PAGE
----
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From the desk of Coach James

London Marathon training heads to the Athletic Academy track

I was starting to get anxious preparing for the London Marathon, was it enough to just go to the gym and run on the machine in a safe environment where I can hold on if I lose balance and there is no danger of falling on the pavement – I can go all out with no danger of accident. I joined a running group who run 5-7k on a Tuesday and Thursday evening, through Exeter and then a circuit down on the quay, over cobbles and across wobbly bridges – really not ideal from a safety aspect for me.

None the less I joined the SRC group and went for a 5k run on my birthday, the cobbled surfaces

The Sweatshop Running Community group photo.

made me nervous, and then people out walking their dogs, I almost ran into a cyclist. The second week I went on a Thursday which was said to be an easier 3-5k run. So off I set running down the high street and then up a side street before turning to go down a steep slop towards the quayside. It was at the turn my foot decided to say 'no more'. I had a sprain and had to walk the rest of the circuit back to the start. Absolutely gutted I was. My Marathon training was over before it had begun.

For the next two weeks I had my foot up watching the Rio Olympics, adding salt to the wound by watching others run and compete, while I had a bag of frozen peas on my foot. Where was my training going from here?

If only there was somewhere flat, not threatening if I fall – like an athletics track. I Googled to see if there was such a facility near me, and to my surprise, there was, at Exeter Arena. Foot still not well enough to run on, I made enquiries to see what the chances of me training on the track were. I spoke to the coach of the South West Athletics Academy and she told me about an open day which was coming up. "So I can just turn up?" That was the information I got, to just show up.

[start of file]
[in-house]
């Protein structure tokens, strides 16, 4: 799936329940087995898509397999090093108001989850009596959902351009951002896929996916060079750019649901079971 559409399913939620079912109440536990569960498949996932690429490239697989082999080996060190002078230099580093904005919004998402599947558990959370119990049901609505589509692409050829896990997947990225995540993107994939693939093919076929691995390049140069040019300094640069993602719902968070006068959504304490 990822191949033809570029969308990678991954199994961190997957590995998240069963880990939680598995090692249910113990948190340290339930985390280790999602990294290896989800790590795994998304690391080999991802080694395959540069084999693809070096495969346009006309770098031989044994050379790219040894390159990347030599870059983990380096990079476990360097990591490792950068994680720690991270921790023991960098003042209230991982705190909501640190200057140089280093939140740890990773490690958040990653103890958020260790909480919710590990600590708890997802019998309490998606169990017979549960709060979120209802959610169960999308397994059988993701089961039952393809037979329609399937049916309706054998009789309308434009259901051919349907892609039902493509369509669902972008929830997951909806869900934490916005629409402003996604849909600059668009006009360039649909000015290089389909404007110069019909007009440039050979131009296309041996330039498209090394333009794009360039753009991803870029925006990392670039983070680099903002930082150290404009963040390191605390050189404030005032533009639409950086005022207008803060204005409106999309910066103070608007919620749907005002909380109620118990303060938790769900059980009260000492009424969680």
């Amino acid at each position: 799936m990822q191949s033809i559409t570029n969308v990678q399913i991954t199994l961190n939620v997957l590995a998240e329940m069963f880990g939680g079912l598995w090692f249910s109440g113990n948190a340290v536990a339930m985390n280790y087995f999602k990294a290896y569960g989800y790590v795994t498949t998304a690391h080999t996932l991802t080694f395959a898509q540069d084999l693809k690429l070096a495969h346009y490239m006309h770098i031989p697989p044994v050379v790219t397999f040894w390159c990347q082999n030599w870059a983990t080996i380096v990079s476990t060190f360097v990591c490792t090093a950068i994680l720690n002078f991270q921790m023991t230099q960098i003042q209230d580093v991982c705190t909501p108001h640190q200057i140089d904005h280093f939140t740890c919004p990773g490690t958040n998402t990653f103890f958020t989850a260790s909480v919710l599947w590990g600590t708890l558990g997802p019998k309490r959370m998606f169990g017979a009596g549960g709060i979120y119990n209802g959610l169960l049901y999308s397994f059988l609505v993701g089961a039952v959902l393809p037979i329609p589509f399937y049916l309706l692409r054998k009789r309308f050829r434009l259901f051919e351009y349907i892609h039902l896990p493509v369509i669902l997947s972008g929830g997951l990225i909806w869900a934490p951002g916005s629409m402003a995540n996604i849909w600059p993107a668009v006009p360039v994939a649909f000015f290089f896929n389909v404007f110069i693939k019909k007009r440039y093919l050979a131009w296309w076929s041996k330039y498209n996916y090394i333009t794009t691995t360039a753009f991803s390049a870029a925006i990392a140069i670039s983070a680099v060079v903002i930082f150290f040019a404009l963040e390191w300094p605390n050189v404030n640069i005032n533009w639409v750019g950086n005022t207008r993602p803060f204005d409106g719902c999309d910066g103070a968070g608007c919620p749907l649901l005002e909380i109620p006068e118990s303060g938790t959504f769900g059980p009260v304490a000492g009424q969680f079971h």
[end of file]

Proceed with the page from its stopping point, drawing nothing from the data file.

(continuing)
The day arrived and my foot had only recently recovered from the sprain, I ran briefly through town to see if it was doable. To be honest, I could have stayed in bed and rolled over, but I was really eager to run on this track and see if that could be a way for me to move forward with my marathon training. The next infrequent bus seemed to take an eternity to arrive, as I waited thinking I need to be there

by 10am. As the Gods would have it I arrived in good time and even bagged the first number to adorn on my vest. I really had taken this quite literally, and just turned up – although I'd packed two pairs of running shoes. I was unaware that you were expected to bring your own lunch, so after running four laps of the 400m track I was verging on low blood sugar. Luckily I had brought an energy bar with me – not quite an egg 'n' cress sandwich – which I made a dash towards, but was stopped in my stride by a volunteer from the event who wanted to introduce me to a man from the BBC news programme, Spotlight. Even with plummeting blood sugar, the invitation to speak to the media was an opportunity that couldn't be missed.

In that moment my story, my message was about to go mainstream. If I hadn't had just 'turned up', the video on this blog would not be here. The future of my Marathon training looks set to be on the athletics track. The first time I did a lap it was a long way, by the fifth time I hit my stride and was away, somewhat out of breath, but well on the way. Still a long way to go to 26 miles, it's a start at least.

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